As well as having a gender gap, the study of birds has a geography gap as well; most past bird song research has focused on male song in temperate regions such as Europe and North America. Many of these temperate-breeding songbirds migrate and use songs to establish themselves and seek mates when they arrive at their breeding grounds.
But, most members of the about 5,000 songbird species live in tropical areas such as Southeast Asia and the Amazon River Basin. These birds often maintain one territory and mate for one or more years. They use songs for many varied reasons, such as to communicate, claim food and debate territorial boundaries. Female song is more prevalent in these regions. Male and females are also more likely to form vocal duets, like the Barred Antshrike of Brazil, to announce themselves and warn others away from their territory. In some cases, the females take the lead in territory-defense singing, like the Stripe-headed Sparrow of Central America.
What Does the Research Show so Far?
The Female Bird Song Project team released a comprehensive survey of female bird song in 2014. They researched documentation of female song in different species and arrived at a 92 percent likelihood that the oldest shared ancestor of the song birds we hear today had female singers.
This finding spurred them to investigate why female and male birds have been singing all this time and which ecological factors played key roles in the evolution of their songs. Leiden biologist and principal investigator Dr. Katharina Riebel says territoriality, migration and mating systems might be the most important factors to focus on. “But,” she says, “we urgently need more field studies looking at the context in which females produce song,”
Around 660 songbird species are known to have female singers but only about 200 of them have been recorded. The Female Bird Song Project is now working to vastly improve their collection and understanding of these songs — that’s where the citizen scientists come in.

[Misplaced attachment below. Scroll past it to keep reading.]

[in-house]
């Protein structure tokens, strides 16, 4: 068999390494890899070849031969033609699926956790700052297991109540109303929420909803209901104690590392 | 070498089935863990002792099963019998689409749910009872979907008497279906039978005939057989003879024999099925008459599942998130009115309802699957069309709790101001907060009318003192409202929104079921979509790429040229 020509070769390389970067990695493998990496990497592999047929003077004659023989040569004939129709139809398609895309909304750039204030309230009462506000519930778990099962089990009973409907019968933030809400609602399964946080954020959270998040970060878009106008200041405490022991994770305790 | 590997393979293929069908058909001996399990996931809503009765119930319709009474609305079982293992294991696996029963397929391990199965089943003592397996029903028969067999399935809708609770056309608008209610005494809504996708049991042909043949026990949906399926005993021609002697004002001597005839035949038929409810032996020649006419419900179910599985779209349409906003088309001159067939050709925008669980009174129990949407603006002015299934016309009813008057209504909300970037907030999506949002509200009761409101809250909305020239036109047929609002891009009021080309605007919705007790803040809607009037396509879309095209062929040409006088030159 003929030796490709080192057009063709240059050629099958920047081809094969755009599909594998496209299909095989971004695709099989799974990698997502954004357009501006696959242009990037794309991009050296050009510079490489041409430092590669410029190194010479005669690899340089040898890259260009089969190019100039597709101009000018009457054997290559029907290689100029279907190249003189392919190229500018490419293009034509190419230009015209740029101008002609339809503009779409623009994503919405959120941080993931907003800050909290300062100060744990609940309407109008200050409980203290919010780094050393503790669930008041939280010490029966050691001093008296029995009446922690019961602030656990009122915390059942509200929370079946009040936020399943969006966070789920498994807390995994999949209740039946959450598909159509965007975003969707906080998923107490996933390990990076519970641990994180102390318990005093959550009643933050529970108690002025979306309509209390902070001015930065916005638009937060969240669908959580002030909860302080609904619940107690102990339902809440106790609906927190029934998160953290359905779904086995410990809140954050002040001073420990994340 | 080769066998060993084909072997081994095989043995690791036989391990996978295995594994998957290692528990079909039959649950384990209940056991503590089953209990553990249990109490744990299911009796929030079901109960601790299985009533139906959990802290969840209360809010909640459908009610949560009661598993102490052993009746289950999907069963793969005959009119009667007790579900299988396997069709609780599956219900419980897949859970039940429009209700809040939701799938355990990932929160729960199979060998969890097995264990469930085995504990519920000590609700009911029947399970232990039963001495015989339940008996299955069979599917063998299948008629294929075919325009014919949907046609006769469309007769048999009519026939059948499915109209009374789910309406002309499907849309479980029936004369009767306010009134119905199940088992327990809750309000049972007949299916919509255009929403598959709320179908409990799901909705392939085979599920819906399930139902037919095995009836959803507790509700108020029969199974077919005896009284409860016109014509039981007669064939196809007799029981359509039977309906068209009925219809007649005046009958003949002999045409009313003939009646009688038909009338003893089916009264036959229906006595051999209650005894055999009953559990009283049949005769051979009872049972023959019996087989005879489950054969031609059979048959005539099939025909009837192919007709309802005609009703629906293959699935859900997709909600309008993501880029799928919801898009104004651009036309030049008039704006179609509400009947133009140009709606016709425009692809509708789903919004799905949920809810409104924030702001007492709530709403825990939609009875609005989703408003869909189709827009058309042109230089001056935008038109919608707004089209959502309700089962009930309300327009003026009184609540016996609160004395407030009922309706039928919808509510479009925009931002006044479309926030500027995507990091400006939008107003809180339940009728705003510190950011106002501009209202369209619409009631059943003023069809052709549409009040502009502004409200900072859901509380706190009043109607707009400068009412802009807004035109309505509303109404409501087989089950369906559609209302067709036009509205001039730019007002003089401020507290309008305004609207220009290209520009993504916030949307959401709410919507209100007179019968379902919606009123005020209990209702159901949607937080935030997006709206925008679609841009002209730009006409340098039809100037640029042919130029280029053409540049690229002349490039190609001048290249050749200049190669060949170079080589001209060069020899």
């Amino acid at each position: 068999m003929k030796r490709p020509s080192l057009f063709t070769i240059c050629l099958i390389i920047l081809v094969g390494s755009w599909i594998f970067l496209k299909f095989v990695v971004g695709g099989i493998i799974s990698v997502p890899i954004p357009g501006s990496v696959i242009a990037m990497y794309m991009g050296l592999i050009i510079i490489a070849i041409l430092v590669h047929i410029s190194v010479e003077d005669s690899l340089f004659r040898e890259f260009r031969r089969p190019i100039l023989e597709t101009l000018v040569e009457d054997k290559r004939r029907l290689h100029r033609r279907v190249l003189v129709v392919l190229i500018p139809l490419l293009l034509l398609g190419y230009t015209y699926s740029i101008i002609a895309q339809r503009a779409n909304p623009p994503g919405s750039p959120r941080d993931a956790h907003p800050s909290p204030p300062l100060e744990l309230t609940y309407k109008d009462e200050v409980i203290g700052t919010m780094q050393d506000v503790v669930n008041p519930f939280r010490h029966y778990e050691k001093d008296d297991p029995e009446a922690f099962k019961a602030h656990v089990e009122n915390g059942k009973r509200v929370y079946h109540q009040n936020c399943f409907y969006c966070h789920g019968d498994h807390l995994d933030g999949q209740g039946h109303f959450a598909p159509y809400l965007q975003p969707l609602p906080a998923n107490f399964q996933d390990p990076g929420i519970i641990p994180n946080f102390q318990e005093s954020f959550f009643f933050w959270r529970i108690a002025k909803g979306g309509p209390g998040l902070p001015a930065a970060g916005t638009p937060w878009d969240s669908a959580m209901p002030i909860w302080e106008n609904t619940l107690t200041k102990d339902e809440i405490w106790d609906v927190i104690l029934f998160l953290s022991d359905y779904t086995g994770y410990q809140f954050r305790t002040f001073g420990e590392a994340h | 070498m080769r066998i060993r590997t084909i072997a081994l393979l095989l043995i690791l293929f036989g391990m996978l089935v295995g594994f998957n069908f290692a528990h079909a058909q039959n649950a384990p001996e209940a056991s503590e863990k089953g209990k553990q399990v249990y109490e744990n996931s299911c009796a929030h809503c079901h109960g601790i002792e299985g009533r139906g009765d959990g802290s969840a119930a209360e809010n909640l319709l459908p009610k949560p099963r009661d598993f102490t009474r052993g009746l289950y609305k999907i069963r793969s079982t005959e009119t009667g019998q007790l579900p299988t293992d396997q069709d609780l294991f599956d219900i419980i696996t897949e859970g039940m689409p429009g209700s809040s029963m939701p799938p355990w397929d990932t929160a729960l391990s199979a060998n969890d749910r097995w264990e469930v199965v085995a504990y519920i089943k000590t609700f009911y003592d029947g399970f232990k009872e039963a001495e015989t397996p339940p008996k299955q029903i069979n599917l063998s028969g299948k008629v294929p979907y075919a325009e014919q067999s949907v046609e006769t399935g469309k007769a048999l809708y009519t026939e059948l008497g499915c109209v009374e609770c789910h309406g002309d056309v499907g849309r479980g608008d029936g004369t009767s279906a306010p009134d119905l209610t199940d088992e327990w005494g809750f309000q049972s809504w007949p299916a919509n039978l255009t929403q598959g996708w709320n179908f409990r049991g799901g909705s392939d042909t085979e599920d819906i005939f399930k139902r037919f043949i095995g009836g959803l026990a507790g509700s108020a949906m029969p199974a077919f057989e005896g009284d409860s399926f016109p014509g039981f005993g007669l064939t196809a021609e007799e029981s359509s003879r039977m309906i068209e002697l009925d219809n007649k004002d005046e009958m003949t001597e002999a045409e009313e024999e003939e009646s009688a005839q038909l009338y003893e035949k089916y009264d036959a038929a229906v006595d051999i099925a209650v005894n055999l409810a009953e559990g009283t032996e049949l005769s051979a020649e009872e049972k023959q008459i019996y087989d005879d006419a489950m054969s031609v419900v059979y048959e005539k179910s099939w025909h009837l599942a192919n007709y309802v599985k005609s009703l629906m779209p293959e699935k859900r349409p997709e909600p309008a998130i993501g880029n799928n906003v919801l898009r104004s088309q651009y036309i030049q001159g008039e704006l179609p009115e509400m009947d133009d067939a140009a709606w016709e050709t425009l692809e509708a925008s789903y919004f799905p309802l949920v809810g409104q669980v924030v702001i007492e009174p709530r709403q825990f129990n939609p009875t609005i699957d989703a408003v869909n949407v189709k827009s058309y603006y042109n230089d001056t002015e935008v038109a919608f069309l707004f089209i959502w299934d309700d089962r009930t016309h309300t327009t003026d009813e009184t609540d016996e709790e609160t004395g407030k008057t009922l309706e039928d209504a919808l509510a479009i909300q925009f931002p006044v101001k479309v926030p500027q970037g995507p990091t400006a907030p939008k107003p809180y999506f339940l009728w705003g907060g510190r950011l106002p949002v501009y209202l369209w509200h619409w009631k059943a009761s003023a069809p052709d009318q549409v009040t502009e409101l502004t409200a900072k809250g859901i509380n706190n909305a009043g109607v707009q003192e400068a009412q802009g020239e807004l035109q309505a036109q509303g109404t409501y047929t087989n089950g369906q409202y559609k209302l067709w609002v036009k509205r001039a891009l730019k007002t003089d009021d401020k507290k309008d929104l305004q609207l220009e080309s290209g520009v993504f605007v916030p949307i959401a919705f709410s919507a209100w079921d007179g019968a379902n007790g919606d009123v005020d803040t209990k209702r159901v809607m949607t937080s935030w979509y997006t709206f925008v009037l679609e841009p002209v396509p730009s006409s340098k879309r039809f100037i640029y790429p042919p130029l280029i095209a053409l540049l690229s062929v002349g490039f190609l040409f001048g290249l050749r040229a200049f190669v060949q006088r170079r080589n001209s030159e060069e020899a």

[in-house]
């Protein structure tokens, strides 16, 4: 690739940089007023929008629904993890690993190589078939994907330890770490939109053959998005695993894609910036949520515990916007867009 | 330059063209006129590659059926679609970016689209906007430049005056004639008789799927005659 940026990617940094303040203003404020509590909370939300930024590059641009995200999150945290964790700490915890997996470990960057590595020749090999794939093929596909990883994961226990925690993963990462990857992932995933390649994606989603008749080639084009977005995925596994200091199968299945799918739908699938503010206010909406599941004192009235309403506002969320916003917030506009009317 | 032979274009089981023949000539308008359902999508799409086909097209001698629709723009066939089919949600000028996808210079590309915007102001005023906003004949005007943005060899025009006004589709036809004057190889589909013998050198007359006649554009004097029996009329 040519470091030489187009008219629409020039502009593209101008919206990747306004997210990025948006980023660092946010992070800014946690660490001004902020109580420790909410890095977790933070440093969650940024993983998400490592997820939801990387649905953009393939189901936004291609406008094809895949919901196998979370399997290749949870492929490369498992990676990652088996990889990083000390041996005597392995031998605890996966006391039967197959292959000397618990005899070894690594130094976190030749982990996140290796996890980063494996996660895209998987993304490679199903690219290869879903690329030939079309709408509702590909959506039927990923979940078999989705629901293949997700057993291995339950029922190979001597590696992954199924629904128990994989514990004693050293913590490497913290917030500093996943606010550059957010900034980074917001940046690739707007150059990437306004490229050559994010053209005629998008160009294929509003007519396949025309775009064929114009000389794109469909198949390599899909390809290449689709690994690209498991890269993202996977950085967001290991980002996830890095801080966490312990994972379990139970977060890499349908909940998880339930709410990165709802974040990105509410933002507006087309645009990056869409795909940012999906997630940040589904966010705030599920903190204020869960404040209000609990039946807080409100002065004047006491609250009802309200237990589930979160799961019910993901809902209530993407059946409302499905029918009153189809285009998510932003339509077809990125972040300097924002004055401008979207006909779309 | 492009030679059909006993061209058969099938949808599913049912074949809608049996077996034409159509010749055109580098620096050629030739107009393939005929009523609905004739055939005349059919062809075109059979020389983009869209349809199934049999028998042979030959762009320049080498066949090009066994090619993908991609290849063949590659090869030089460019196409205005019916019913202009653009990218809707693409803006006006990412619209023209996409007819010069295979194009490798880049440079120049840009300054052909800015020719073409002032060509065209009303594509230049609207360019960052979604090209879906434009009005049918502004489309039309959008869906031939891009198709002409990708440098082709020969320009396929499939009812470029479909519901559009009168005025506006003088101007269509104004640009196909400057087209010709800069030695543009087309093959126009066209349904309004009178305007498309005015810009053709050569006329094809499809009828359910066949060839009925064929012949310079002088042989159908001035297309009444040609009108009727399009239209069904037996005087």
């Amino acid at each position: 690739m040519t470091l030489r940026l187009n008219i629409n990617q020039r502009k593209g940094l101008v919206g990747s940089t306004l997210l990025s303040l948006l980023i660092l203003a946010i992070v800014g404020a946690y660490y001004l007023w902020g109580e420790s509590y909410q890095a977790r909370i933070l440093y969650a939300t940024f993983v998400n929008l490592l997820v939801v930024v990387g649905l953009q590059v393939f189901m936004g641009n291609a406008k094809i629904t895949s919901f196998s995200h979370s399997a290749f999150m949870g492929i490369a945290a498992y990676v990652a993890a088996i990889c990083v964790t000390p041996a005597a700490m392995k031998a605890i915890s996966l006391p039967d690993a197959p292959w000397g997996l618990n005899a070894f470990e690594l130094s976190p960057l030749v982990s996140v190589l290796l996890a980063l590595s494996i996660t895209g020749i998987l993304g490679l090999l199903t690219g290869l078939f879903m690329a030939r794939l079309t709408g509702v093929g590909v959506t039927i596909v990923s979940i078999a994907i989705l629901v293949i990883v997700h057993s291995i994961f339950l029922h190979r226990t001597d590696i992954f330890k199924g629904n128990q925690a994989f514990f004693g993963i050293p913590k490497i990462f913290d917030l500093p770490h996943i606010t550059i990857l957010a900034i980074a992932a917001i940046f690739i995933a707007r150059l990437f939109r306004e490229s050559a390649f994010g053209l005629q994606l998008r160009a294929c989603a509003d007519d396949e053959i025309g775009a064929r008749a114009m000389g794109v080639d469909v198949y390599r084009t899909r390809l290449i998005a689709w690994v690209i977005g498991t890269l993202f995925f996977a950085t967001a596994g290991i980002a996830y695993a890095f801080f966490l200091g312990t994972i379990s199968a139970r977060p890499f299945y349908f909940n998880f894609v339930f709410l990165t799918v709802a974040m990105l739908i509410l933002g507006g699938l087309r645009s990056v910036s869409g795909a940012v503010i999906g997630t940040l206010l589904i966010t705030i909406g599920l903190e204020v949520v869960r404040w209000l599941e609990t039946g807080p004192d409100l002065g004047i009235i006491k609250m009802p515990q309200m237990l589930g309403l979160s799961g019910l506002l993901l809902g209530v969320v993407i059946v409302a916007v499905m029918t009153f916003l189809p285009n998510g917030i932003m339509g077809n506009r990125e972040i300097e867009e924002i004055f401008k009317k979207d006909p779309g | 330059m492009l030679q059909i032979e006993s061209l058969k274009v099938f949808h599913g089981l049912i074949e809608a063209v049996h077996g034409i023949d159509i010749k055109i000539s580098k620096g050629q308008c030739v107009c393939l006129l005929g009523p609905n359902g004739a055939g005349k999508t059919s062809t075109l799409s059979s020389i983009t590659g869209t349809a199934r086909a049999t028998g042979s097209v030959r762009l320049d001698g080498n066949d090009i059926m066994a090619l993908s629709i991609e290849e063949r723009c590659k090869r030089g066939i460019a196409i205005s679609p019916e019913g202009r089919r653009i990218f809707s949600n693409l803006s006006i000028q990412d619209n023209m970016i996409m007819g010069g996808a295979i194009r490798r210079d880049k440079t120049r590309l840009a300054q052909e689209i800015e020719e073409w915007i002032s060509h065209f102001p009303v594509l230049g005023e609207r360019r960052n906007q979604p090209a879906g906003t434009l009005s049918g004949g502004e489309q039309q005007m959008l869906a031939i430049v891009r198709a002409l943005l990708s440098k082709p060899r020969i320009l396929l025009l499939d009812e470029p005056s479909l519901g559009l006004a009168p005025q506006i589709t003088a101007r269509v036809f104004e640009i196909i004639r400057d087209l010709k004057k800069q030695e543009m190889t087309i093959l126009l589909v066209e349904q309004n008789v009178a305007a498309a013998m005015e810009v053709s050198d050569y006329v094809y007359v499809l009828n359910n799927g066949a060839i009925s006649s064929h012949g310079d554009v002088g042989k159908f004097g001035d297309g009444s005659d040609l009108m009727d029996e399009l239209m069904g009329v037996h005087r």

Want to Help?
“We strongly believe that researchers can’t do comprehensive studies on the songs of female birds worldwide without the help of citizen scientists,” Odom and a collaborator wrote in Birding Magazine.
While the tropics are thought to be the most fertile areas for studying female song, the researchers are collecting female and male recordings from citizen and professional scientists around the world. Everyone is encouraged to participate and Riebel assures all citizen scientists that any misidentified recordings will be discovered. The Female Bird Song Project site offers a participation guide, tips on identifying female birds and a contributors’ map.
Webster is particularly intrigued by species whose females sound quite different from males. For example, he explains that in Canyon Wrens “male song is a strongly descending series of plaintive notes, but females sound exactly the opposite — their songs walk up the scale.” This makes him think the sexes are probably singing for different reasons. Check out the Female Bird Song Project’s list of 1,125 target species for your chance to discover the next female vocalist waiting in the wings.
Writer and journalist Julia Travers is a member of Friends of Joe’s Big Idea, a community of scientists developing their science communications skills with the guidance of NPR science correspondent Joe Palca and producer Maddie Sofia. Follow Julia on Twitter @traversjul.